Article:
Updated: Sept. 10, 2012 (Initial publication: Sept. 3, 2012)

Breaking news

In Switzerland on 28 August 2012, the "Département Fédéral de Finance" (Swiss Federal Department of Finance) opened the work on the draft ordinance on the obligations of banks' liquidity.


Before the rules called Basel III shall apply in Switzerland in 2015, the "Département Fédéral de Finance" (Swiss Federal Department of Finance) of the "Conseil Fédéral Suisse" (Swiss Federal Council) has developed a draft of an ordinance that was subject to public consultation on August 28, 2012. Another text will present later rules about systemic banks. The order will be applicable on the 1st January 2013. But banks, like any anticipator market agent, have not already internalized the rules of Basel III ? In addition, it seems that the criterion of systemic continues to be the size of the agent, but it is not so evident.

© thejournalofregulation

The "Département Fédéral de Finance" (Swiss Federal Department of Finance), the "Service du Conseil Fédéral suisse" (Swiss Federal Council service), opened on August 28, 2012 a public consultation on a draft ordinance, which content will organize liquidity requirements of banks from 1st January 2013, before that the device is relayed by the application of Basel III from 1st January 2015.

According to these requirements, banks are required to control and monitor their liquidity risks appropriately. Banks must include organizational measures and have liquidity reserve consisting of unencumbered assets, high quality and easily achievable. They should perform stress tests and prepare a contingency plan to cope with any liquidity shortage. The requirements apply to all banks and involve taking into account the nature, scale and complexity of the activities, as well as risk.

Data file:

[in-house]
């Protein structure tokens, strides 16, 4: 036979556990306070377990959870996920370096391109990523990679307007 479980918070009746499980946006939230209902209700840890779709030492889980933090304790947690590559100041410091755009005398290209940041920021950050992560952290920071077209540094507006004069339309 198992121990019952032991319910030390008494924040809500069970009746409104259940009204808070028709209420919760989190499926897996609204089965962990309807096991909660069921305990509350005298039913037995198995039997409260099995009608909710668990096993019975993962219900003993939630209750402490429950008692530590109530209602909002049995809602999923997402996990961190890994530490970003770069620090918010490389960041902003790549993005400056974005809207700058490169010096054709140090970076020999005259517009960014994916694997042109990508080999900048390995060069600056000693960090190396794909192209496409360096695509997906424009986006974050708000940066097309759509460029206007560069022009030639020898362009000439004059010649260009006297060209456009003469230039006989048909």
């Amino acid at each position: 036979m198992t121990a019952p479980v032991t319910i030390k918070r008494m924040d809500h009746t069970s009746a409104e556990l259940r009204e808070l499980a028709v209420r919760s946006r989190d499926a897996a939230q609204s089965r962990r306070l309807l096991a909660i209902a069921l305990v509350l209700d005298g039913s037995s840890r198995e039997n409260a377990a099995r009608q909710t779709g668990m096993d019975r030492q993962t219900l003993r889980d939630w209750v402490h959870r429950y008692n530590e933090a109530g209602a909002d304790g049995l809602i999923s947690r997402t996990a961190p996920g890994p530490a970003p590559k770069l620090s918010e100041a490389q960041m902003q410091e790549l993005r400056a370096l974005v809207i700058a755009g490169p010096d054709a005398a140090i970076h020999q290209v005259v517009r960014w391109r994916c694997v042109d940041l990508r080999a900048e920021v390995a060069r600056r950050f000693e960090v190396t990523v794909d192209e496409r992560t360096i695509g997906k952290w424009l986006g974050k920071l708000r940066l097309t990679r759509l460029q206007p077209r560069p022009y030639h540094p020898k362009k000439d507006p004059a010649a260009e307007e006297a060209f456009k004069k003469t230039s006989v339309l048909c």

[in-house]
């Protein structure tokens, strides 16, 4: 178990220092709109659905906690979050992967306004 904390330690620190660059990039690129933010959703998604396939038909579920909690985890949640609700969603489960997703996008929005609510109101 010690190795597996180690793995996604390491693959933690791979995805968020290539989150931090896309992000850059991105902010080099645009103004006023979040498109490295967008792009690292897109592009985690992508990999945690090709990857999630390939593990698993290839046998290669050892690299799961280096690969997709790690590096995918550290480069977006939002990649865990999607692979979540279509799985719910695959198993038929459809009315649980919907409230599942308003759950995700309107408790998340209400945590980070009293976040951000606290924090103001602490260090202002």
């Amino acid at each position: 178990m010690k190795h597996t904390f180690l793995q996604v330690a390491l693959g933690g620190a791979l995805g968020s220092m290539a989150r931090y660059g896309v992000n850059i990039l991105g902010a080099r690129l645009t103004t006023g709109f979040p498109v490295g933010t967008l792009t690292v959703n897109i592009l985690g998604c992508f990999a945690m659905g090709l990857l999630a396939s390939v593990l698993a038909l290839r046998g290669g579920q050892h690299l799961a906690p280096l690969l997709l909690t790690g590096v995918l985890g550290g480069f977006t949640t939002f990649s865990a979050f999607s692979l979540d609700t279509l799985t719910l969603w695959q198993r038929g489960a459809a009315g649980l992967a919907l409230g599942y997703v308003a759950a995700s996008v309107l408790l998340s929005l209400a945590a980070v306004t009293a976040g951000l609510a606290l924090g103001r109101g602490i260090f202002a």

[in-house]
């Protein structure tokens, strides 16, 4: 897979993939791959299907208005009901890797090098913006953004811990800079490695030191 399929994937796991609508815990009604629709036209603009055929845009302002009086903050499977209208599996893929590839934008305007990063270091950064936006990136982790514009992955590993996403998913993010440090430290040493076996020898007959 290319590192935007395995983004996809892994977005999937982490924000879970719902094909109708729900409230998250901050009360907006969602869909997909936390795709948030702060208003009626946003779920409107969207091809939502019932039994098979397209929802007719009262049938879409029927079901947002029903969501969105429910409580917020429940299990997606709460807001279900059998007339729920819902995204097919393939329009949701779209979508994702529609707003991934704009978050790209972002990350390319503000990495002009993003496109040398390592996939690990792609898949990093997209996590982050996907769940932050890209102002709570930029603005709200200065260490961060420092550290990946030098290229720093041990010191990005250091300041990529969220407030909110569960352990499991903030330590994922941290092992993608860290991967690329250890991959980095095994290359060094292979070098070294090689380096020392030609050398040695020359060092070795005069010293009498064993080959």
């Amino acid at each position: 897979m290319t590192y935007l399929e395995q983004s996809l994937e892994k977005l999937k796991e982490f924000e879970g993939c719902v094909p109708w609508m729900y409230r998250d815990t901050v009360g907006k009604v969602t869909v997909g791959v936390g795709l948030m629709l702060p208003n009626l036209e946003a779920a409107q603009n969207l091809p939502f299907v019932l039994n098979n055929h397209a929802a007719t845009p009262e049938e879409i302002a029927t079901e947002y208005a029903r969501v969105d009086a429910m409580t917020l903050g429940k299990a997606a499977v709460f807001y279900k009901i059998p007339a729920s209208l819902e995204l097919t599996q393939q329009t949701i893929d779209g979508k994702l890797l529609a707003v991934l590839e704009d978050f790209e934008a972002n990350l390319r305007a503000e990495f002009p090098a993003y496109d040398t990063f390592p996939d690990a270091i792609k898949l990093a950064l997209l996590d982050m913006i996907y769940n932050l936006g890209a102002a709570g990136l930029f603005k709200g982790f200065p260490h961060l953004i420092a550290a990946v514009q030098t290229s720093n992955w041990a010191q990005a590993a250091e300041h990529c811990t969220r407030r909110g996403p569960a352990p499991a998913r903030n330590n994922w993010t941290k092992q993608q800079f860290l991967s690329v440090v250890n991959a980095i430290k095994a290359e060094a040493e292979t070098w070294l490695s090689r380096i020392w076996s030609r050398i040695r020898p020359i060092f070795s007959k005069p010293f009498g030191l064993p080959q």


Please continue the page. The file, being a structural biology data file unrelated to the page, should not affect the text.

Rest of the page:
During this time, therefore, the banks involved in the Swiss legislation which is intended to be adopted shall be subject to liquidity obligations stronger or weaker depending on their size (Switzerland includes two systemic banks), the text size and binding systemic nature of the institution. These systemic banks will be also concerned by a specific text, which will be developed later.

Finally, banks should have in place contingency plans always activated in the event of crisis.


To observe things "flat", it seems exemplary, Switzerland ahead and call, apply Basel III before 2015, identifies specific regulations for systemic banks on both the bottom (liquidity ratios) and form (liquidity reports to the Federal Authority for The "Autorité fédérale de surveillance des Marchés Financiers - FINMA

 (Financial Market Supervisory Authority) .

But markets are anticipators, including against regulations. Thus, Basel III is already used by banks, regardless of its date of entry into force. This is the word that makes procurement law and not the date drawn by the pen of the legislator.

Secondly, the heart of the reflections are systemic operators and draw immediate consequences that they need to be managed by special legislation (bonds and equity). If we think so, this supposes, as it is to prevent and manage systemic risk, to identify the systemic agent, or super-systemic, then it must move from Regulation to supervision.

But who showed that the systemic character is related to the size of a business, in a system that is based on trust? For the moment, no demonstration was solidly done.

The legislator should probably remember Portalis’ advice who wrote that we should legislate with "the pen trembling".

To prevent systemic risks due to major banks, the ordinance includes quantitative requirements specifically applicable to systemically important institutions. These requirements stem from the agreement on the allocation of cash spent in June 2012 between FINMA and the two big Swiss banks. They replace for the concerned banks the general requirements who should satisfy all banks in liquidity.

your comment